• Beware, Cuidado


    On the road to Texas.

  • Vancouver Island, BC


    Victoria is the capital of British Colombia on the Southern tip of Vancouver Island. It’s about a 6 hour trip from Portland, including the drive to Port Angeles and the ferry across the Sound.

    We had a great time up there, and I thought I’d post a few travel tips and suggestions. (more…)

  • Disaster Tips

    I spoke with my Chilean family yesterday. It sounds like a mess, but internet, telephone and electricity is finally back- and all the people I know well seem to be safe.

    The main bridges connecting Concepcion with the suburbs all fell down, several buildings in the University where I did my study abroad burned, looters took all the gasoline and raided the super markets. The army is now on patrol. The towns on the coast no longer exist.

    Grandmother Tota has lived through three major earthquakes now. She said this one was far the worst.

    Everyone in Concepcion knew that a big one was coming, eventually, just like we do in San Francisco. It’s one of the hazards of living on an active fault line.

    My Chilean mother said they should have been better prepared. They should have had a box with working flashlights and a hand radio, toilet paper, some matches, the phone numbers of friends and relatives written down, and basic survival supplies. When the whole city shuts down those are the things you want.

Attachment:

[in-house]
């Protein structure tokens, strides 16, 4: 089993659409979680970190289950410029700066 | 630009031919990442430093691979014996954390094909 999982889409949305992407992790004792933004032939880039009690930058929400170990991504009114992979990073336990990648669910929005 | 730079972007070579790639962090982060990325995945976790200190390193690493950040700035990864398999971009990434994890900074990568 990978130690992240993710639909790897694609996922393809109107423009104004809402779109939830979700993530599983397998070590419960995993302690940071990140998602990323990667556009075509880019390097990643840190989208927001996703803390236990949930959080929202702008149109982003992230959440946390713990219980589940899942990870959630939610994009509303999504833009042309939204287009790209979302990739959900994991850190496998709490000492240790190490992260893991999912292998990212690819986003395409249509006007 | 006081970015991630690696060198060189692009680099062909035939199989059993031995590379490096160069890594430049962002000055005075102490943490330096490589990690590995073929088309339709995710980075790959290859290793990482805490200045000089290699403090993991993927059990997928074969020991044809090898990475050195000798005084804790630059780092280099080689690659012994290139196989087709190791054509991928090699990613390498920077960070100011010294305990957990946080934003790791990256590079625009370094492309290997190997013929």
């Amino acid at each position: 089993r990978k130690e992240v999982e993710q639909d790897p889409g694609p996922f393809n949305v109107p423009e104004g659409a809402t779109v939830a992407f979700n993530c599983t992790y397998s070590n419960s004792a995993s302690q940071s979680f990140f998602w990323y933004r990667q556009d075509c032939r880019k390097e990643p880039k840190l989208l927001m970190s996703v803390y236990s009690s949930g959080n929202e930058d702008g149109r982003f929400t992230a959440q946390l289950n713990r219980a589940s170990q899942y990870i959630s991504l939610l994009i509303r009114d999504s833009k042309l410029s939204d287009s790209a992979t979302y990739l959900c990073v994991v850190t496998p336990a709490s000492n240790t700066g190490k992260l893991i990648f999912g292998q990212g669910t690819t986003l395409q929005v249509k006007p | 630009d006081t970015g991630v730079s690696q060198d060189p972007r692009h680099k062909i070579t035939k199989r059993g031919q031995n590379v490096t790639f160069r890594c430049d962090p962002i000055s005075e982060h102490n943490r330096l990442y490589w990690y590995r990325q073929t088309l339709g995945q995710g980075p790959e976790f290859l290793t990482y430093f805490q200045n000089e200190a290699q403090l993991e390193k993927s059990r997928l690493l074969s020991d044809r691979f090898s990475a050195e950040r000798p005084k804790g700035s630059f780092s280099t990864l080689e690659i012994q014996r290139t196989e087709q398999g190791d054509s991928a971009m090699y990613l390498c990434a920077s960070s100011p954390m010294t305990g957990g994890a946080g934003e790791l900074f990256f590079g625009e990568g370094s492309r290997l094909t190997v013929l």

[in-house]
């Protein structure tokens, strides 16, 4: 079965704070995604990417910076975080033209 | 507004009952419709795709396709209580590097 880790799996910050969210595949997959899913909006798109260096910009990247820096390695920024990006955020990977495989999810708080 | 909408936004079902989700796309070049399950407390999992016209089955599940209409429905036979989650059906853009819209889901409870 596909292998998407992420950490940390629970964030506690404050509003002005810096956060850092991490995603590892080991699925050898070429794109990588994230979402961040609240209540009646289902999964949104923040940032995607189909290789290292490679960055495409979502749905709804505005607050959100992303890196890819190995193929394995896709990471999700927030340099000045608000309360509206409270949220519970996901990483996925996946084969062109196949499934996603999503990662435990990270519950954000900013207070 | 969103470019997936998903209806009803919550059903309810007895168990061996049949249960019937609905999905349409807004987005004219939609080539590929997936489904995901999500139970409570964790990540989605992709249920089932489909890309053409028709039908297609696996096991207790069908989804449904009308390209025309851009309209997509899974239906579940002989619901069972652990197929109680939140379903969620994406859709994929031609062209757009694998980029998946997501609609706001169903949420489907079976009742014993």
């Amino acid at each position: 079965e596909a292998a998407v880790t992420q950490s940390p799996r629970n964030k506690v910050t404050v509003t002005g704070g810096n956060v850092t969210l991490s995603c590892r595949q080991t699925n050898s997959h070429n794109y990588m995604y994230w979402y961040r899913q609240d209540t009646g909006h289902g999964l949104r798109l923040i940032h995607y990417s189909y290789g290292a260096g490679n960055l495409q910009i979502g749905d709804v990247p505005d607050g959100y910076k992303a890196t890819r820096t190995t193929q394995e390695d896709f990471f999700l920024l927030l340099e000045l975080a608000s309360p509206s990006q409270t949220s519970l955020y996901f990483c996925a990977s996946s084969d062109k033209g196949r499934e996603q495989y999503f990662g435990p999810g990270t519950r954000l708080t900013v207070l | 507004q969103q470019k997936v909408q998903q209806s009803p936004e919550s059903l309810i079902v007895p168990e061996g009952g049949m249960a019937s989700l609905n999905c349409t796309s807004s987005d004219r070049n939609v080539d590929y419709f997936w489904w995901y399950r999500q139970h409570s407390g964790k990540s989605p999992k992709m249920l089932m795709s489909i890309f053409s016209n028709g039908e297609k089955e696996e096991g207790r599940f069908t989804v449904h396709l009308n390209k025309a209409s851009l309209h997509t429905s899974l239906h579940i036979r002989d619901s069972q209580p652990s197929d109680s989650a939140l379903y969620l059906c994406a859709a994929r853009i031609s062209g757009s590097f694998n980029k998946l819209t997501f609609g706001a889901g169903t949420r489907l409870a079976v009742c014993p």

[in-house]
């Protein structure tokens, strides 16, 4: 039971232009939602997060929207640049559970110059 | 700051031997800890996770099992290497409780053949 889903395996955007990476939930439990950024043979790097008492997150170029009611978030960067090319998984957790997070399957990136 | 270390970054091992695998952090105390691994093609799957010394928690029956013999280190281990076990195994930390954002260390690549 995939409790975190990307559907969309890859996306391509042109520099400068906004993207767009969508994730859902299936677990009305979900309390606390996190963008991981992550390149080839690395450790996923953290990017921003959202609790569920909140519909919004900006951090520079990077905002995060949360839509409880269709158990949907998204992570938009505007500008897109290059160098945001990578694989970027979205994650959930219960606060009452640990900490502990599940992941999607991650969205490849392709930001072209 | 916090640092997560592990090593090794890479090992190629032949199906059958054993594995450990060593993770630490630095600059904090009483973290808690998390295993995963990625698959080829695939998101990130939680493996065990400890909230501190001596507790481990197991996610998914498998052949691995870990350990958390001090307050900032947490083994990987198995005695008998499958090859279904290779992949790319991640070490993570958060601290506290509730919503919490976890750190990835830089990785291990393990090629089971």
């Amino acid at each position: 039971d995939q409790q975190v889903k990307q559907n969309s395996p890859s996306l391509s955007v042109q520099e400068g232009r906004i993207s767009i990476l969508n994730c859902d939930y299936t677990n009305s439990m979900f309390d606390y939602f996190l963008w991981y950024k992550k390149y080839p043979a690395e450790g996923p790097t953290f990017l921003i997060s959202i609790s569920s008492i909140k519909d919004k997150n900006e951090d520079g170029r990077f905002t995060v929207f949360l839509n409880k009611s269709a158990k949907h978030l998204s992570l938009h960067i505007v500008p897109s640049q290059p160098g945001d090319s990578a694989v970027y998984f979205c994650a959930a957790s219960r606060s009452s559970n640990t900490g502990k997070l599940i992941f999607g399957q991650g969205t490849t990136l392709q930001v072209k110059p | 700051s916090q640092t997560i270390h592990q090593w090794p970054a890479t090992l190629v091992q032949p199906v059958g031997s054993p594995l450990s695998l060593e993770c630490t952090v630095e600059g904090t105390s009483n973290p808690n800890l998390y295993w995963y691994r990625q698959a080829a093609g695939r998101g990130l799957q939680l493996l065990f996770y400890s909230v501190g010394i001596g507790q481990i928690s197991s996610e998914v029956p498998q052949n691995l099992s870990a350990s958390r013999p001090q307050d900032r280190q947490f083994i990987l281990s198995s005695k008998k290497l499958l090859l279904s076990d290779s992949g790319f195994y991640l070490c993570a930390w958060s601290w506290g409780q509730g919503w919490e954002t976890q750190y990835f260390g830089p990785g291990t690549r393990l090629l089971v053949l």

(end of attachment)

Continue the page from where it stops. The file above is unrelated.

I know many people in the Bay Area who probably don’t have these things either. We know it’s going to happen sometime, but we live as if we don’t expect it to. I’d encourage everyone to pack a box up of emergency supplies, make sure you have a few gallons of water, and throw it in the closet where you can forget about it. You never know, and it’s better to be prepared.

    There’s some great website about emergency preparedness. seems like one of the best.